Many years ago I committed to only trying to work for people who I could hug. It certainly limits employability, and was definitely not taught in my various business classes at university. As a matter of fact relationships were frowned upon as they could interfere with business decisions and only supported if they helped insure self gain. That pathway certainly leads to depletion, scarcity, separation, and ultimately a shallow lonely existence.
I left the business department directly due to superficiality and shallowness of my fellow students and the teachings, only coming to learn many years later about multiple other capitals like human, social, and natural capital. This should have been part of the curriculum. I liken our mainstream business culture to industrial agriculture, which tills and destroys the soil leaving barren furrows all heading in one linear direction, never crossing, and none self sustaining thus requiring ever more outside inputs. A recipe for destruction and failure.
Leaving my past business in the auto body industry was a swerve in my pathway, choosing instead to sow seeds in a different direction. This spring in particular, those seeds that sprouted over the years have grown due to being nurtured through social and human interactions of criss crossing pathways.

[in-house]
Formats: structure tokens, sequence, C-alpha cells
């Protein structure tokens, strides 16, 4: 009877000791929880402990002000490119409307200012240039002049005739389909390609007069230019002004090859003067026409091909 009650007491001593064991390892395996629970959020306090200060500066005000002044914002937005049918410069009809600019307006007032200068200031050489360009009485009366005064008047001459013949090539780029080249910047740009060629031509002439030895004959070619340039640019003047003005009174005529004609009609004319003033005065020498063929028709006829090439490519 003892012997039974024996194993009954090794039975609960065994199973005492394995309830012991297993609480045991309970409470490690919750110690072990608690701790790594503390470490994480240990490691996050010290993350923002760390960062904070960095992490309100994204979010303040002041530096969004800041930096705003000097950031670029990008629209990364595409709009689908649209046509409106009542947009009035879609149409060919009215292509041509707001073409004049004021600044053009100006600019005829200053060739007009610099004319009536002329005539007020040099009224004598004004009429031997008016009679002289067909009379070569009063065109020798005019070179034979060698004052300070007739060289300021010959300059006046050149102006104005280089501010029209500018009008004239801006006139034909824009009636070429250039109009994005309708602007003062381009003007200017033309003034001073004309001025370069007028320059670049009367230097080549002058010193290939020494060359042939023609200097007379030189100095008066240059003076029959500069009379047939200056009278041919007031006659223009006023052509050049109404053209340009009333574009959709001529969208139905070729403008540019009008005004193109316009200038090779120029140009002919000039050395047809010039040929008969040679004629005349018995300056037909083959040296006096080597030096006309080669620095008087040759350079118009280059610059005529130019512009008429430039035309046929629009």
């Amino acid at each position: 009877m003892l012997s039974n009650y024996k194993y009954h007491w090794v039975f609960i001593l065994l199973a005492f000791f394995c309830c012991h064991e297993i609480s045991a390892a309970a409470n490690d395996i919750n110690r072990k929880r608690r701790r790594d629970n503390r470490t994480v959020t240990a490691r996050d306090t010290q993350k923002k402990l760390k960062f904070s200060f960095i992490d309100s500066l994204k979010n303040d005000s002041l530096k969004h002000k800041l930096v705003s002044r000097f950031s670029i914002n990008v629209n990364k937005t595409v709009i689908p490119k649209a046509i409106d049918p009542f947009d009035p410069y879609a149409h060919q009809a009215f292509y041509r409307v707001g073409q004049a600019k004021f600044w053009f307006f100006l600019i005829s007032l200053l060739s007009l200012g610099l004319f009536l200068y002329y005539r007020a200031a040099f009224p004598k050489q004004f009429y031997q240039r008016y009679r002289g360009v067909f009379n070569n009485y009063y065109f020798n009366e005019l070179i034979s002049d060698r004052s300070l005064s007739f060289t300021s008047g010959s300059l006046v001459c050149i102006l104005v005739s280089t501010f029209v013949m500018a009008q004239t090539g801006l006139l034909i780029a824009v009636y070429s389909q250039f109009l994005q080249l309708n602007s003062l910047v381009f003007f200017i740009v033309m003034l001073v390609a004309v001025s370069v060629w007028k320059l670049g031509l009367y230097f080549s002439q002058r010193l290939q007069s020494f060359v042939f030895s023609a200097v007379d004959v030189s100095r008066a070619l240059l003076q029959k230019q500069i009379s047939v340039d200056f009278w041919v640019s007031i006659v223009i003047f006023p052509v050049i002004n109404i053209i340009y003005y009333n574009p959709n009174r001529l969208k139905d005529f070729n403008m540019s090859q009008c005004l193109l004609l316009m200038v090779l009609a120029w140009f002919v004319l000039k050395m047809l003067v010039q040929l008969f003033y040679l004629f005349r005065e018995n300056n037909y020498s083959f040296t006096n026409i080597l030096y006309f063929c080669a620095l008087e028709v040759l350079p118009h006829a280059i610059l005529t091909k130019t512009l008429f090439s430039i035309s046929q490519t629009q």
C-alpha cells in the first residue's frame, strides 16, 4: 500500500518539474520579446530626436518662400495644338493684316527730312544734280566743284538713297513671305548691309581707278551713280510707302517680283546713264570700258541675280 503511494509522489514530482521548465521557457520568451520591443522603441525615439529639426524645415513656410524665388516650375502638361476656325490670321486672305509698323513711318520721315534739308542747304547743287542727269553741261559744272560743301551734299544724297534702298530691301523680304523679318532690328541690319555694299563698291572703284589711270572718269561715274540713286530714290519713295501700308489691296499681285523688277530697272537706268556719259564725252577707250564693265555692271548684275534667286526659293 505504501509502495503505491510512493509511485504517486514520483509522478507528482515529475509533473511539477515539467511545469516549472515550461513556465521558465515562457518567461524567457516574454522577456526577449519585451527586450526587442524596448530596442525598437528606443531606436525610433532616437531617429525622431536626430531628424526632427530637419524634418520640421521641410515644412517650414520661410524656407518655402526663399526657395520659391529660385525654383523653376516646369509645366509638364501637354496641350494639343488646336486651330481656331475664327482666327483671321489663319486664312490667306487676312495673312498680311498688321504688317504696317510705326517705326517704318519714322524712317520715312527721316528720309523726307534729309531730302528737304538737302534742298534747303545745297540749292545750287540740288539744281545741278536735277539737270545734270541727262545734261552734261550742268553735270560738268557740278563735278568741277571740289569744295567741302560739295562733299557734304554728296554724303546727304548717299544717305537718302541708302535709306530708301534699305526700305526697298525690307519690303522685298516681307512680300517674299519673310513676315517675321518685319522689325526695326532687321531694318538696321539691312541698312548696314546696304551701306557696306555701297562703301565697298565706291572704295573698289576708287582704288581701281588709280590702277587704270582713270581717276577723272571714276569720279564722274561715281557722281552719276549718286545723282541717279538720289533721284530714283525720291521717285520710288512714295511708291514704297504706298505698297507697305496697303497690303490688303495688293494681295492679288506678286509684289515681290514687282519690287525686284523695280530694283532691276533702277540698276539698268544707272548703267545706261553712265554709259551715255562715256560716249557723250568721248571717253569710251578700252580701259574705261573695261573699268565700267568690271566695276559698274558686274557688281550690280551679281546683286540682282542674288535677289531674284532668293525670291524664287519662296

The first day of our nursery this year one of my early rainwater clients showed up. I don’t recall the financial transaction on that day, but I do recall the hug, smiles, laughter and sharing of personal stories in our conversation.
A few weeks back I finally had Ann out to meet another client/friend, a rare occasion for both of us leaving the Highlands that was for lunch and a visit (and delivery of a few plants). I remember the soup, the cookies, homemade grape juice, Coriander the pig, the hazelnuts along the fence line and which ones were early. I also remember all the shared stories, laughs, and how excited I was that Ann and my “client” finally met.
With the climate and ecological crisis, we have enormous challenges NOW, and it certainly is within scientific possibility that many of our footsteps could end prematurely. Our response is to plant more seeds with each footstep. We need to ensure that when we look back at our paths that our footsteps are green, lush, and full of connection. And when we look back at our pathways, they have merged and connected with so many others that all we see is a diverse forest of life and relationships.
Interesting items from our week: